Intellectual property rights: Intellectual property refers to creations of the mind: inventions, literary and artistic works, and symbols, names, images, and designs used in commerce. Intellectual property is divided into two categories: Industrial property, which includes inventions (patents), trademarks, industrial designs, and geographic indications of source; and Copyright, which includes literary and artistic works such as novels, poems and plays, films, musical works, artistic works such as drawings, paintings, photographs and sculptures, and architectural designs. Rights related to copyright include those of performing artists in their performances, producers of phonograms in their recordings, and broadcasters in their radio and television programmes. (Based on World Intellectual Property Organization website:

Moral copyright: Moral rights include the authorsright to be associated with the work by name or pseudonym, the right to remain anonymous, the right not to have their names associated with work the authorsdid not originate, and the right to retain the integrity of the work: that is, to stop the work from being distorted, mutilated or modified, to the prejudice of the authorshonour or reputation, or from being used in association with a product, service, cause or institution.

Napster: This began in 1999 as an idea in the head of US teenager Shaun Fanning and revolutionised the relationships between Internet, the music industry and intellectual property. Napster was then a controversial service that spurred what is still one of the greatest Internet-related debates: just because we can get the music we want without paying for it, should we? The original Napster had to close because it violated copyright, but it is now back in business as a legal, pay-per-song music-download site. Napster is a peer-to-peer system, where each individual computer is both a receiver and a sender of information like MP3 files, dissertations, or recipes. This is a huge difference from traditional Web sites, in which most users only receive information from a central server, a method that makes it easy to keep tabs on content, usage, and payments. But with peer-to-peer computing, once you index each individual's files (which is how Napster operates), you have created a source of information that others can tap into, and in which usage and payments are difficult to track. (Partly based on Napster website:, and on HowStuffWorks website:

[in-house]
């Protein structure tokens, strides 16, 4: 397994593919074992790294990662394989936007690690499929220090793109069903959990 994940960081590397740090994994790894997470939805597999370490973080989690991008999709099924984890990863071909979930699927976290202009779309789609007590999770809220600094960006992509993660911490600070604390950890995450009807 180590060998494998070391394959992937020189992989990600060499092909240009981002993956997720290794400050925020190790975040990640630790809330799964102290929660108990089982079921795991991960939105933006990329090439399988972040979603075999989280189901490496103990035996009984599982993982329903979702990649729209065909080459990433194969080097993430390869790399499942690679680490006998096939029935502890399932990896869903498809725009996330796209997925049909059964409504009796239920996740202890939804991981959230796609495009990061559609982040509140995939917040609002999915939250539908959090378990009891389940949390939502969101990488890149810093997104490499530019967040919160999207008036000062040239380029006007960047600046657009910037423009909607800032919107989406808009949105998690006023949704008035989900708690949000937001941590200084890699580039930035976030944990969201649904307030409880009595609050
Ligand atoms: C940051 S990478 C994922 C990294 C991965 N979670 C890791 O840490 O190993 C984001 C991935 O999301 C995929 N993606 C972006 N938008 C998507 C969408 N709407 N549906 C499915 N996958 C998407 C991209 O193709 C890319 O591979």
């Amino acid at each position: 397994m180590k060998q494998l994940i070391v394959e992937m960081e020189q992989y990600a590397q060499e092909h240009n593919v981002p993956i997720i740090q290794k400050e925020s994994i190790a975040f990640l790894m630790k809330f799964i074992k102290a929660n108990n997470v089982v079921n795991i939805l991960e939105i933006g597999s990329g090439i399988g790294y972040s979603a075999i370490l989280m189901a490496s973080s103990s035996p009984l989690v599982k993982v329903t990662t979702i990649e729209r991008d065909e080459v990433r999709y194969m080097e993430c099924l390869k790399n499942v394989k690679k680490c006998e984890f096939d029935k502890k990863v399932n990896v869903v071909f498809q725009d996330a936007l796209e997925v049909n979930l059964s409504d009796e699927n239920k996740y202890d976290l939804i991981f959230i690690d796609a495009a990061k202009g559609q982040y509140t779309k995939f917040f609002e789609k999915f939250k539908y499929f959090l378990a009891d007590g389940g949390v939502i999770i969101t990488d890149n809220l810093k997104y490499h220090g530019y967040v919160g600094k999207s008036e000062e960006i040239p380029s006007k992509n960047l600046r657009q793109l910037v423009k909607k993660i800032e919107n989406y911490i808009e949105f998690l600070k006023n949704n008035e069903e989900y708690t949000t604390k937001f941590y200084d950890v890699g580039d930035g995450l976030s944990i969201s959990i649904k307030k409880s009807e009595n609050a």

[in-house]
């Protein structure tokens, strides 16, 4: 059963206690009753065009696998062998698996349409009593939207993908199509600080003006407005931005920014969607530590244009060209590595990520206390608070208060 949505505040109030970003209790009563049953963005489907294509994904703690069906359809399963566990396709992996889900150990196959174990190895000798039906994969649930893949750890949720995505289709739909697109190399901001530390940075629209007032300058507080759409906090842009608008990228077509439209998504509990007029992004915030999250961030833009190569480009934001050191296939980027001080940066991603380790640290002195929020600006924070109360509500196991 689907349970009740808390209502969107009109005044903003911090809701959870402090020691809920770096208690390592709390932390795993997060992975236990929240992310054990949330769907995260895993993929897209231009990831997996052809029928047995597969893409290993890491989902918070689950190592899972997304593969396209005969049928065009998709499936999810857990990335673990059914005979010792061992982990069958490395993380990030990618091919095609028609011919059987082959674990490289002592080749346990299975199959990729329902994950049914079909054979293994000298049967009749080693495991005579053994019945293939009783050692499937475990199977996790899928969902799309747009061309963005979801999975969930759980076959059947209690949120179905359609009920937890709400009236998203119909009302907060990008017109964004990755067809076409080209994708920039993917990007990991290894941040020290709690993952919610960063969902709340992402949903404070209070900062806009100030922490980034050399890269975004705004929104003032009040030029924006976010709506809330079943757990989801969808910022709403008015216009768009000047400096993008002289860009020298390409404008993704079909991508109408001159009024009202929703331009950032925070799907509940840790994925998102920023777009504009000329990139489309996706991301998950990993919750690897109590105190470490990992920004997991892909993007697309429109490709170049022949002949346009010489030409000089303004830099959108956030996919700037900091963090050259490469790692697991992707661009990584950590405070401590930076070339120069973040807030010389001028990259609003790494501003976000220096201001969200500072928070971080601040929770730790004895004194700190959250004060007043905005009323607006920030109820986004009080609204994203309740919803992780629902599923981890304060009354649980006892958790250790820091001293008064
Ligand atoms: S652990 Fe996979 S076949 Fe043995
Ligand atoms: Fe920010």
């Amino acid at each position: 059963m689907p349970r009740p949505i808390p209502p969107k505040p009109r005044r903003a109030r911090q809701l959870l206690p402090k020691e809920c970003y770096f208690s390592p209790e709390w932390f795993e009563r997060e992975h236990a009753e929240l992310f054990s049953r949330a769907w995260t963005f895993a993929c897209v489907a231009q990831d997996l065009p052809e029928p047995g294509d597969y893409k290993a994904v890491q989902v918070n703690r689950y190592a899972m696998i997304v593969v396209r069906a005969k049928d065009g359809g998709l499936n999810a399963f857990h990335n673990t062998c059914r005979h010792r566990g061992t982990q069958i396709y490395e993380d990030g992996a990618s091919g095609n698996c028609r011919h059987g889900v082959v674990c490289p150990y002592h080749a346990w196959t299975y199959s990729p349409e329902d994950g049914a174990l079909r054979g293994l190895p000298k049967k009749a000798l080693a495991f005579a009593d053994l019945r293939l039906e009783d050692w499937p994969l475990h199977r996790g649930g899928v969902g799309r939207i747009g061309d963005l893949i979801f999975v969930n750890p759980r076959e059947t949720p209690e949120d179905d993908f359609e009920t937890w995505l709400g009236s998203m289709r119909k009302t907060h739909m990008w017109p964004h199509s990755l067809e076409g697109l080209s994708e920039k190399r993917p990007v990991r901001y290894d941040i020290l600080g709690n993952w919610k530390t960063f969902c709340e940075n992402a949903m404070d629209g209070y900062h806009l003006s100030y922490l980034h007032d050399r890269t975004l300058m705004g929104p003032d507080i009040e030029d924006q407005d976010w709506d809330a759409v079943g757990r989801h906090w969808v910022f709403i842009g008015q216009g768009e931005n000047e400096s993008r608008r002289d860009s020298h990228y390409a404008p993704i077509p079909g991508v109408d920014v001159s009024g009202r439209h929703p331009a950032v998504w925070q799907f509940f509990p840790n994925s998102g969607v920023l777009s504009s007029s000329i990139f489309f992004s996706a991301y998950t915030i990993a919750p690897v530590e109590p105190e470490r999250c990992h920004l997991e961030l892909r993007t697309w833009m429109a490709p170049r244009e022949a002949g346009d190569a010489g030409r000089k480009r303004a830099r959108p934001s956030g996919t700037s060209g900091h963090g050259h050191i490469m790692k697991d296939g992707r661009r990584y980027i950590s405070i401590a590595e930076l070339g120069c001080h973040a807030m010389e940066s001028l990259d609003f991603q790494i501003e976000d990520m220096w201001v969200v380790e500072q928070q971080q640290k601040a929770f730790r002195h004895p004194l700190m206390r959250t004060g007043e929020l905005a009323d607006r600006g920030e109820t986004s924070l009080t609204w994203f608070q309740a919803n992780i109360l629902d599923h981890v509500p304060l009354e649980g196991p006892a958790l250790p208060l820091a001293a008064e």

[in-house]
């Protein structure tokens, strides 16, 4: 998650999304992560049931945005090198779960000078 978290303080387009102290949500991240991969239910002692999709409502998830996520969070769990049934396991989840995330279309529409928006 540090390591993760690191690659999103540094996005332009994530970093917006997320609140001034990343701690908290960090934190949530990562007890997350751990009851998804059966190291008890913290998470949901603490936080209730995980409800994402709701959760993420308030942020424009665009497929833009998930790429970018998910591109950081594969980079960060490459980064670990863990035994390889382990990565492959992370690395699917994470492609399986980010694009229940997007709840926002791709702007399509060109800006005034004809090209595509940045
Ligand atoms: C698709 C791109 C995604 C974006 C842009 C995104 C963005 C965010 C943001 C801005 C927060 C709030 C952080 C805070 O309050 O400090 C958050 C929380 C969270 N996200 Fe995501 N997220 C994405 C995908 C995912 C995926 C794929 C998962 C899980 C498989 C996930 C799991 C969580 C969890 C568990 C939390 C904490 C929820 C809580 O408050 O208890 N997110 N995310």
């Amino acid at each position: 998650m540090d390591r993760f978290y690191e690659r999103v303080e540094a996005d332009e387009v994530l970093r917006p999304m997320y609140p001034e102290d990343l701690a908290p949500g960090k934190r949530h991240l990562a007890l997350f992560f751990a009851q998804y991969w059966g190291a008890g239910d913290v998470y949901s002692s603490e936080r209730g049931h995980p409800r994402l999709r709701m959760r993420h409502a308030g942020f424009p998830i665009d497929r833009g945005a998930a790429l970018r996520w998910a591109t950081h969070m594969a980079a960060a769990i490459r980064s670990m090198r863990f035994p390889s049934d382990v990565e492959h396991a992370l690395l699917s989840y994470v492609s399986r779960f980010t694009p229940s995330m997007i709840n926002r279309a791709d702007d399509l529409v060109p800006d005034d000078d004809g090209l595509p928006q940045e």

Passwords: Words, codes or sets of characters used to identify a user and permit access to a computer system.

Patents: "A patent for an invention is a document granted by a government to the inventor, giving the inventor the right for a limited period to stop others from making, using or selling the invention without the permission of the inventor. When a patent is granted, the invention becomes the property of the inventor, which - like any other form of property or business asset - can be bought, sold, rented or hired. Patents are territorial rights: UK Patent will only give the holder rights within the United Kingdom and rights to stop others from importing the patented products into the United Kingdom. " (From UK Patents website:

Peer-to-peer networks: A file-sharing technique often abbreviated as P2P, a type of network in which each workstation has equivalent capabilities and responsibilities and users have access to the public files on all other workstations. This differs from client/server architectures, in which some computers are dedicated to serving others. Peer-to-peer networks are generally simpler, but they usually do not offer the same performance under heavy loads.

Plagiarism: Copying or reproducing someone else's work and claiming it is original.

Trademarks and service marks: A trademark is a word, phrase, symbol or design, or a combination of words, phrases, symbols or designs, that identifies and distinguishes a particular product from others. A service mark is the same as a trademark, except that it identifies and distinguishes the source of a service rather than a product.

Note: The glossary was compiled by Peter Ellway, Editorial Manager, A&I Content, East Grinstead. Unless separately acknowledged, the Glossary entries are from, or based on, the definitions in Concise Dictionary of Library and Information Science by Stella Keenan and Colin Johnston, second edition, 2000 (London: Bowker-Saur).